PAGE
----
Denver’s $1,000 Monthly Aid Experiment Reduced Homelessness And Enhanced Employment
While money may not inherently buy happiness, personal accounts, and academic research, find that increased financial resources often correlate with an improved quality of life.
This principle underpins a social experiment in Denver, where, over the past few months, several hundred of the city’s most vulnerable individuals have been provided with unrestricted cash.
The Outcomes Are Noticeable
The outcomes thus far have been notable: Individuals who were previously homeless at the inception of the experiment are now reporting increased feelings of safety, improved mental well-being, and access to more stable and hospitable living conditions, thanks to the additional funds in their possession.
Mark Donovan, the Denver Basic Income Project’s founder and executive director, expressed his optimism about these results, stating that he was “very encouraged.”
A Positive Outcome For Participants
Donovan remarked, “Many participants reported that they have used the money to pay off debt, repair their car, secure housing, and enroll in a course. These are all paths that could eventually lead participants out of poverty and allow them to be less dependent on social support programs.”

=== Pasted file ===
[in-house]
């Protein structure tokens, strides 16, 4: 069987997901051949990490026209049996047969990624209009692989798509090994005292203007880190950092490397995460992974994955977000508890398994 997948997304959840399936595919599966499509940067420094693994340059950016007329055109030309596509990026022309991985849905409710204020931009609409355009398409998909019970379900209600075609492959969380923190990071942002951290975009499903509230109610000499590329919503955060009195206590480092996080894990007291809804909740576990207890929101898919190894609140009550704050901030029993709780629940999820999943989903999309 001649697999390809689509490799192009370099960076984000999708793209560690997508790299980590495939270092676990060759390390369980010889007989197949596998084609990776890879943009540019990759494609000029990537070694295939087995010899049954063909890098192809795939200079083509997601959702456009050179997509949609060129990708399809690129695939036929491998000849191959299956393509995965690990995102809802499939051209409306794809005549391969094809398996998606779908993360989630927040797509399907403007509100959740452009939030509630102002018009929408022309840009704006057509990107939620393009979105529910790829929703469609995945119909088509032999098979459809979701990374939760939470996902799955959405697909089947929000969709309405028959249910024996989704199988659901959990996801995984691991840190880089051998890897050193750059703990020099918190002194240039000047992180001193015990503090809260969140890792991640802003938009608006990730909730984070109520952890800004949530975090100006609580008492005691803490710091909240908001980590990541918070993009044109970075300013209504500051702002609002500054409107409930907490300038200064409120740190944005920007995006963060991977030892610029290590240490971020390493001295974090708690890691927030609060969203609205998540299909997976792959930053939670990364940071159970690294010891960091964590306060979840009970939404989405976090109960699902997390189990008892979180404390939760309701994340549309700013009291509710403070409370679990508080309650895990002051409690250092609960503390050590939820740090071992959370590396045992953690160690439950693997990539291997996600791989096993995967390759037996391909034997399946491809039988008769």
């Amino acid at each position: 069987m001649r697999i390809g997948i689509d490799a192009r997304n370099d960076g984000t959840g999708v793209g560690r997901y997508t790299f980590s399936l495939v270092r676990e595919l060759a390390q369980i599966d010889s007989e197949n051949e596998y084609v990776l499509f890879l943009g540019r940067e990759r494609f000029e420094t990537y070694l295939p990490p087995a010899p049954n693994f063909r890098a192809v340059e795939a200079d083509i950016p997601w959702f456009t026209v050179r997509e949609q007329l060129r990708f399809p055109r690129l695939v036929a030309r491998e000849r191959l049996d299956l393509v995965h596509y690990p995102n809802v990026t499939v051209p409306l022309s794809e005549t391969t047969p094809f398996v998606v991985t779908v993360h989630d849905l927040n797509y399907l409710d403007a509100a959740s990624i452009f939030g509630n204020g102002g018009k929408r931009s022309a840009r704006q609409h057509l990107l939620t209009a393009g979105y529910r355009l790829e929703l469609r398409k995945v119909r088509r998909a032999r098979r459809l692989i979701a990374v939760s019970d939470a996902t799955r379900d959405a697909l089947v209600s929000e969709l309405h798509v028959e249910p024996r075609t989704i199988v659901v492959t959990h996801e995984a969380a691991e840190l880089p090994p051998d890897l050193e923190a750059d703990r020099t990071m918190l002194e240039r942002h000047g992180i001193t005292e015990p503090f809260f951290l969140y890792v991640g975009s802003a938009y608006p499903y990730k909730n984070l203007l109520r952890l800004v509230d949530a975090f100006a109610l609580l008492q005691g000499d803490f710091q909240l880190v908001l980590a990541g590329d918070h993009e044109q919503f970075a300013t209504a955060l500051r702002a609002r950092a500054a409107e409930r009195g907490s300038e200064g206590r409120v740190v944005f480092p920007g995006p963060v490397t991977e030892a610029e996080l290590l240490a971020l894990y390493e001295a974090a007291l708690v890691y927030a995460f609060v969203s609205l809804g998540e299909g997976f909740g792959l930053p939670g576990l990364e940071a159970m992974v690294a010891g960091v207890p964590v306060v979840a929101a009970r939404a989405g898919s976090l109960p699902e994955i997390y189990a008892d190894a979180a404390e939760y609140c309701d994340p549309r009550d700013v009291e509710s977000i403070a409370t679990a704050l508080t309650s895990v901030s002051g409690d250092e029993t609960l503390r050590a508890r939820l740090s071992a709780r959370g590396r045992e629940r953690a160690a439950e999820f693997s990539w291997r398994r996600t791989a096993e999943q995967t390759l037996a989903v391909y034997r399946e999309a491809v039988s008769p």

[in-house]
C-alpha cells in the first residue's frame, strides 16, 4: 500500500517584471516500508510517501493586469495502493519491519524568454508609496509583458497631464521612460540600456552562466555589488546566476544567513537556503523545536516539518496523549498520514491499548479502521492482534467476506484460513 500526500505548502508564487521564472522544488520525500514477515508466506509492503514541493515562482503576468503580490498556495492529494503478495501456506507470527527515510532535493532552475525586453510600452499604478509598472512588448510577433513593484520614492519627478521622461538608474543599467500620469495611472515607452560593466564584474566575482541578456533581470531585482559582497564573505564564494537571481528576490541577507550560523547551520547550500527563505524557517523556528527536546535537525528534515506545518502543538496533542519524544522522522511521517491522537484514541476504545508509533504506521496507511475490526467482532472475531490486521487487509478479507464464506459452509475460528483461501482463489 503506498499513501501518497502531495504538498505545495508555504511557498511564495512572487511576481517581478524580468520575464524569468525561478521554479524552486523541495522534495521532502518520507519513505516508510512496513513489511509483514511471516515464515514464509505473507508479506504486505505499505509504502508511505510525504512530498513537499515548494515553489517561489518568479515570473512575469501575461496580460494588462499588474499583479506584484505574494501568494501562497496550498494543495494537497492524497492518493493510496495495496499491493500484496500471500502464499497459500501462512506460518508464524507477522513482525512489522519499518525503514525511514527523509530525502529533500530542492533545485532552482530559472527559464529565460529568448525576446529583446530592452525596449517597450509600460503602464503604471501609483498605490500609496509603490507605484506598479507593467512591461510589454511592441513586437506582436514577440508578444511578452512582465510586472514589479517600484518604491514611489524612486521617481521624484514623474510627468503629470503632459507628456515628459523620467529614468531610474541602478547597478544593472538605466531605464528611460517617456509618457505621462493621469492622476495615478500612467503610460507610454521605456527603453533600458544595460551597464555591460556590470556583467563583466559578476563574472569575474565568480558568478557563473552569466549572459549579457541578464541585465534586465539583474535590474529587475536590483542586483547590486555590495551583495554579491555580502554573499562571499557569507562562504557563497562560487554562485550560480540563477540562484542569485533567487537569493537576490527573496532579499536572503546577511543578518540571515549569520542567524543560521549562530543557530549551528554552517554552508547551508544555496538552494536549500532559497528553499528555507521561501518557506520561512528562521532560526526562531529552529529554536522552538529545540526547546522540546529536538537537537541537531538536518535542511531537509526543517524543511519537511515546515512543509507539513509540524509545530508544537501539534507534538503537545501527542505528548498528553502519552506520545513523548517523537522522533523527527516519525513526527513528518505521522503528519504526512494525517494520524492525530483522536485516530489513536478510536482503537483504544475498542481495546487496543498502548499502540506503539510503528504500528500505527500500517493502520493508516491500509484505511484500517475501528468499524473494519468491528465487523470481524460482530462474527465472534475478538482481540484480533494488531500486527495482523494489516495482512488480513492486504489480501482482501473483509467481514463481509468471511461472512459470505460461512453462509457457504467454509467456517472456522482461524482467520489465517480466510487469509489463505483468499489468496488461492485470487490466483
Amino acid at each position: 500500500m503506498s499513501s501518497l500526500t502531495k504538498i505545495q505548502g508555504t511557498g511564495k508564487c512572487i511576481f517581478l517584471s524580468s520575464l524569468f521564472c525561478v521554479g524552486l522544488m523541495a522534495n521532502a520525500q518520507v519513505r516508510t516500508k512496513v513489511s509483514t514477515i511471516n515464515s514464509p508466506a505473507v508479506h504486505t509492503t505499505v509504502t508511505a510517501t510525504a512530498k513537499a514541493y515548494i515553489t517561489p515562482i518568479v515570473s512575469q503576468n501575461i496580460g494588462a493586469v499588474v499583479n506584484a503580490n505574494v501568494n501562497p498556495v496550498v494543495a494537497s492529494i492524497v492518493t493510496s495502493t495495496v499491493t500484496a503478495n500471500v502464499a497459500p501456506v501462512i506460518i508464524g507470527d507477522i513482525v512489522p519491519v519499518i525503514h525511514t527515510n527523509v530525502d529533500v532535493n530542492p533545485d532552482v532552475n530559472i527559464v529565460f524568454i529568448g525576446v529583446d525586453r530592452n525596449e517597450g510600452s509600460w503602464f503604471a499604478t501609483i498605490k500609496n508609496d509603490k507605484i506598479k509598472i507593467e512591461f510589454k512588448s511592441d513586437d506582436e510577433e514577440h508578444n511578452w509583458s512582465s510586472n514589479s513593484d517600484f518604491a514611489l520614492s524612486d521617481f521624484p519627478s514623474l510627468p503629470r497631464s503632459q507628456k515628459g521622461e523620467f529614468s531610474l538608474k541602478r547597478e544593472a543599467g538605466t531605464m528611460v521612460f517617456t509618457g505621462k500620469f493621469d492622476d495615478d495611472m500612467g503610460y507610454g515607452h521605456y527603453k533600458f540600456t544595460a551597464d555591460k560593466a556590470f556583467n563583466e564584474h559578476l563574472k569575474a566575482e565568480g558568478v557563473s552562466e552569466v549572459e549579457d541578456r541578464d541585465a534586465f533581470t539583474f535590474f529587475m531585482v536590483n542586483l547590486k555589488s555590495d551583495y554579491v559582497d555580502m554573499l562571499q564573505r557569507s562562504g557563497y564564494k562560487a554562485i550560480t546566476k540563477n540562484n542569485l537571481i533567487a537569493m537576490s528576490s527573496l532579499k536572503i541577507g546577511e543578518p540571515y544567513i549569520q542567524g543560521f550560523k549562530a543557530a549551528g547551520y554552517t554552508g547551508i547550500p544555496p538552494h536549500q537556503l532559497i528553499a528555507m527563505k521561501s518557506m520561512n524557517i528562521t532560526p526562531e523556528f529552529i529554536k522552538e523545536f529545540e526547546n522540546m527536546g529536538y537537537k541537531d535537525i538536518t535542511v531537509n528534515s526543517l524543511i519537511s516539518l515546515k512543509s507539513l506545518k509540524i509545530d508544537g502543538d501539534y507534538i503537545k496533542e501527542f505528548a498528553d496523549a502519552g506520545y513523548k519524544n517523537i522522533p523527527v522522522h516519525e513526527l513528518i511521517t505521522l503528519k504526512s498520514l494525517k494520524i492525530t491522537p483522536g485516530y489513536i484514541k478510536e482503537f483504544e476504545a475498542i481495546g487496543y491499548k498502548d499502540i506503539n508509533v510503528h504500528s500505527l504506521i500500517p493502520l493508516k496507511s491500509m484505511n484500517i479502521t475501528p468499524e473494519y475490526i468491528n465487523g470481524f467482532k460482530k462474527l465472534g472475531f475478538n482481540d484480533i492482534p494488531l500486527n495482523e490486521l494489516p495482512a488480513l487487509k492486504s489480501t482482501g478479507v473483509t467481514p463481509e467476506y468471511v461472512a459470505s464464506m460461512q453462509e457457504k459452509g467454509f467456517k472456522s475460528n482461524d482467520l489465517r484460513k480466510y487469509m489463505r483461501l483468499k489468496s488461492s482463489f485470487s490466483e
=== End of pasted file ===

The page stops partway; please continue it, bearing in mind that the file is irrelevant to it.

The Denver Basic Income Project
Donovan established the Denver Basic Income Project in 2021. As an entrepreneur, he accumulated wealth through Wooden Ships, a clothing company specializing in women’s sweaters, and a well-timed investment in Tesla that saw substantial growth during the pandemic.
Utilizing a portion of his own resources and a $2 million contribution from the city, he initiated the distribution of funds to others last year.
Factors Surrounding Homelessness
Public discourse surrounding homelessness frequently spotlights factors like mental health and addiction as primary drivers behind the increasing number of individuals living on the streets in cities ranging from Sacramento to Jacksonville.
However, as highlighted in a recent analysis by the Pew Charitable Trust, research consistently indicates that housing costs, rather than climate conditions, are the principal catalysts of homelessness in an area.
Major Improvements Regarding Circumstances
Six months into the project, the majority of recipients experienced significant improvements in their circumstances, as revealed by researchers from the University of Denver’s Center for Housing and Homelessness Research.
In October of the previous year, over 800 individuals were enrolled in the basic income initiative, although not all of them received the same monthly stipend.
The participants were divided into three groups: one receiving $1,000 monthly for a year, another receiving an upfront payment of $6,500 followed by $500 monthly, and the third group receiving only $50 per month.
While the researchers acknowledge that this report represents an interim update within a yearlong study, the findings are striking and promising in terms of the participants’ tangible improvements.
Securing Homes Or Apartments